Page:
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From Julian Reschke <julian.resc...@gmx.de>
Subject Re: MicroKernel API vs. protocol
Date Mon, 19 Mar 2012 23:18:35 GMT
On 2012-03-19 23:34, Jukka Zitting wrote:
> Hi,
> On Mon, Mar 19, 2012 at 9:31 PM, Julian Reschke<julian.reschke@gmx.de>  wrote:
>> There's also a concern that isn't directly about strings vs objects but
>> about "flat or not". Forcing getNodes to return things as a hierarchy, when
>> it also could be a list of objects, decorated with a path, will make it
>> harder than it needs to be to process efficiently.
> Do you have a particular use case or access pattern in mind?

Streaming the result of a huge collection. If you have a flat list of 
things keyed by the path, it's very easy to consume because you don't 
need to hold state about the nesting level.

>> I believe that in order to remote things efficiently, we still need to be
>> able to optimize the number of requests. This means asking for a set of
>> NodeStates, for a hierarchy, and also filtering the result set (or selecting
>> specific parts of the hierarchy).
> Note that one remote request doesn't necessarily need to map to just a
> single Java API call. Filtering a list of results can easily be done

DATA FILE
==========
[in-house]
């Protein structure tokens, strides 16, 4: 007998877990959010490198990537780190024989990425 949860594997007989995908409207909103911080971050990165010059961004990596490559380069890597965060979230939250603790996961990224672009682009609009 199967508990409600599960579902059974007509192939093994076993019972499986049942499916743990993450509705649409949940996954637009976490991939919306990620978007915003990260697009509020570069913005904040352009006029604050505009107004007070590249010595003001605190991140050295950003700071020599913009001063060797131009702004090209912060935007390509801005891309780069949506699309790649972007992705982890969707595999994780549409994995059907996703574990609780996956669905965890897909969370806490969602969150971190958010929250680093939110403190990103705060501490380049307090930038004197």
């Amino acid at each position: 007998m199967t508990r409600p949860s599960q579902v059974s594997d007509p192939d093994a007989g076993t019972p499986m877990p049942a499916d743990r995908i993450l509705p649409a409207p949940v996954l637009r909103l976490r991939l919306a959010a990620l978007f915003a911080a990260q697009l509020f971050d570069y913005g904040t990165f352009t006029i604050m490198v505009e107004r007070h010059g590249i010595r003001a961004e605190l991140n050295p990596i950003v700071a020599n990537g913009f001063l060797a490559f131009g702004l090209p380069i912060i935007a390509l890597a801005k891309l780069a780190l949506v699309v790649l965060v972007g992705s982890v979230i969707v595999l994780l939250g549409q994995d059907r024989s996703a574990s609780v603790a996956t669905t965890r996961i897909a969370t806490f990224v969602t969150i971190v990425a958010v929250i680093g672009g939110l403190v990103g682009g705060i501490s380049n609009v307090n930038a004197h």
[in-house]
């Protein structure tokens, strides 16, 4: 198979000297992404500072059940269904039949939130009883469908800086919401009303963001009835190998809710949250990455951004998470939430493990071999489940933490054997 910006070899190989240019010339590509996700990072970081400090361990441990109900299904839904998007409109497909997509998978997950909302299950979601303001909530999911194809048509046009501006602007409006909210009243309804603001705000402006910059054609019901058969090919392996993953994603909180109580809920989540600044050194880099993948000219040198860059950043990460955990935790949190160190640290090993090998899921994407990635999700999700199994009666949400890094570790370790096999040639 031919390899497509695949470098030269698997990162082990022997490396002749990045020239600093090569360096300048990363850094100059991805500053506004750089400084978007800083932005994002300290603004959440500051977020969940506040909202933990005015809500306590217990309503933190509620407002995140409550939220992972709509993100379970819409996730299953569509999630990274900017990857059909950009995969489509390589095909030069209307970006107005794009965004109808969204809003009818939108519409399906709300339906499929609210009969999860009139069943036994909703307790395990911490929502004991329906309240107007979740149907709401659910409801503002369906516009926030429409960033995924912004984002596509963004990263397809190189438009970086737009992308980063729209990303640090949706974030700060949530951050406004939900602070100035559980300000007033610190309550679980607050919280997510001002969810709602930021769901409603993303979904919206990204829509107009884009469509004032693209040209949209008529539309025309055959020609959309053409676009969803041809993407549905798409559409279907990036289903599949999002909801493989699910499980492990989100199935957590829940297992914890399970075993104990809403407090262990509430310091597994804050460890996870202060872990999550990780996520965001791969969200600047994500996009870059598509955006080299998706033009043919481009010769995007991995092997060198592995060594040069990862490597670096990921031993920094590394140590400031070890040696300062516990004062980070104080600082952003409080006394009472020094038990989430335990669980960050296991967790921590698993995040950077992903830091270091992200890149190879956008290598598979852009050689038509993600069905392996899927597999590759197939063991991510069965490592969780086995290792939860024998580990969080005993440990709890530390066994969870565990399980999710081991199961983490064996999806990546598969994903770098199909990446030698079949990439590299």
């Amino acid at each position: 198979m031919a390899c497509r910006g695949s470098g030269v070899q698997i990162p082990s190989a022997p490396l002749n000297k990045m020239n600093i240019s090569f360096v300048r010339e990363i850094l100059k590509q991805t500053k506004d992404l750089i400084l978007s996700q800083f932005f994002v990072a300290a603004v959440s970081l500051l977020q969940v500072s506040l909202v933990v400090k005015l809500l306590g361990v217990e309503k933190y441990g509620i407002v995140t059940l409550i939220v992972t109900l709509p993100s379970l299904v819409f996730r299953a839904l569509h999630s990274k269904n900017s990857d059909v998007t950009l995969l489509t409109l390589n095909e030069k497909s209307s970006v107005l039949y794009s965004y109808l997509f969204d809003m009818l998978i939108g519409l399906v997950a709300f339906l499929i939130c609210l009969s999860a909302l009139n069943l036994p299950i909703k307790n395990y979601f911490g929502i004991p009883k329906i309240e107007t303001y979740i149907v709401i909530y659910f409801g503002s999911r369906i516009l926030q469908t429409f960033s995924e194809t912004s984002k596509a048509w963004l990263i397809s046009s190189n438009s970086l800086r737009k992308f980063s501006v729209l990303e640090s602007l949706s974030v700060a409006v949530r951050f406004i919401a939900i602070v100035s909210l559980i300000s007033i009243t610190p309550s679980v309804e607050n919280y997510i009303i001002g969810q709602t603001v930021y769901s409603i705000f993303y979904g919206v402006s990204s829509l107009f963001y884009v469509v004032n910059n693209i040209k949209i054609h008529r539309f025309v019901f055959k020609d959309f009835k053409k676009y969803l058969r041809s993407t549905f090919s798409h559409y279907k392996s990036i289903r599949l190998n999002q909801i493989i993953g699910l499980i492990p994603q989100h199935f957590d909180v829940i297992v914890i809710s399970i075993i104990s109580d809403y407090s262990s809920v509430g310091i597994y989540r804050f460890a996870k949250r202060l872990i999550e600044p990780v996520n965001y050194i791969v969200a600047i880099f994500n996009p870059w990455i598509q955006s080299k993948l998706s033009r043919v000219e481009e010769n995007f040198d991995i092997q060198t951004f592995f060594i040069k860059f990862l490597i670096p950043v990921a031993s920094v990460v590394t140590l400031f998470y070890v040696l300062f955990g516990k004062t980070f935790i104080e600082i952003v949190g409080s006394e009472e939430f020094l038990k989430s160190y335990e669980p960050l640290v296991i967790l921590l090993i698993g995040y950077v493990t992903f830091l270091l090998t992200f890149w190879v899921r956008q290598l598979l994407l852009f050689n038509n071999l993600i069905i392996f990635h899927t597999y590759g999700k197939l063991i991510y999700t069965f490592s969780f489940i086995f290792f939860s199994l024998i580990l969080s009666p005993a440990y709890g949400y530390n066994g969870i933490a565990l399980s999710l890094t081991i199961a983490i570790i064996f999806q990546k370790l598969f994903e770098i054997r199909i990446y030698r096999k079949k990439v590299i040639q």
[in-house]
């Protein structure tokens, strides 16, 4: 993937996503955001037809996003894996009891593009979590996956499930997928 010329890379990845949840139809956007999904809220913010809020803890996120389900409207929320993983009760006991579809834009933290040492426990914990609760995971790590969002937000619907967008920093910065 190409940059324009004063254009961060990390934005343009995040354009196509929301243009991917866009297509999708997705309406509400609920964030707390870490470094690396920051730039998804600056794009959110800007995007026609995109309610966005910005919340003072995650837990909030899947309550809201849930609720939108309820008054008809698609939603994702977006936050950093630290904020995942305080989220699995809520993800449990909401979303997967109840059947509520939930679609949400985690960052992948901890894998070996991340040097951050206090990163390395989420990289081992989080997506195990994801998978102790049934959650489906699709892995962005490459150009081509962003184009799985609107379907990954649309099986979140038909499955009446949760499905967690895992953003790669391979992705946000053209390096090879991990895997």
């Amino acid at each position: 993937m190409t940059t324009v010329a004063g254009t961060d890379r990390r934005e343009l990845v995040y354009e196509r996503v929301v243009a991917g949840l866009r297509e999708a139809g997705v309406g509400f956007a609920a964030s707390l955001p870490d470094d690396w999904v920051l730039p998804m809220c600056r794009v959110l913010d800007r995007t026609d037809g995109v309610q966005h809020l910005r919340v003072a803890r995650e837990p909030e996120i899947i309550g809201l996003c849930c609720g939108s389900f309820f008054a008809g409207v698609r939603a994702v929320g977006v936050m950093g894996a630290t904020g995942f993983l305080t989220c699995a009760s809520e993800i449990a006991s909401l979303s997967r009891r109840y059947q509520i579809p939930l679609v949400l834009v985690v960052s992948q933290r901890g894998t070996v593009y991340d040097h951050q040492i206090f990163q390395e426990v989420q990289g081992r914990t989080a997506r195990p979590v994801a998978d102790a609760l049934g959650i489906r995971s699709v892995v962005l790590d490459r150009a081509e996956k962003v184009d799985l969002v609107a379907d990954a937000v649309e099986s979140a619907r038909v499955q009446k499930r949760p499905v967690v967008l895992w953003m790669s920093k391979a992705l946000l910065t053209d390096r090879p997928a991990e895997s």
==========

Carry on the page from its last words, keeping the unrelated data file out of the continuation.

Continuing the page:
> on top of the NodeState interface. Doing it below the interface is
> only useful in case we can expect a performance or other benefit from
> doing so. Do we?

If you make it hard to optimize the network layer, it, well, will be 
hard. We see this today in WebDAV-based remoting in SPI2DAV.

Also, selecting a subset of the information to be returned is not only 
about payload size but also about avoiding to compute it.

>> I probably sound like a broken record but there's a reason why WebDAV's
>> PROPFIND/multistatus looks the way it does.
> Right. But as mentioned earlier, the constraints for WebDAV as a
> network protocol are quite different from those of a Java API that can
> leverage stuff like lazy loading. A method like the mentioned
> getRootNodeState(String revision) is perfectly fine for a Java API,
> whereas the equivalent WebDAV request would end up serializing the
> entire content tree.

I think we need an API that allows the caller to be very specific about 
what information is needed. If the API doesn't allow expressing this, 
we'll always fetch more information than we need at once, or end up 
doing many network requests instead of a single one.

Best regards, Julian

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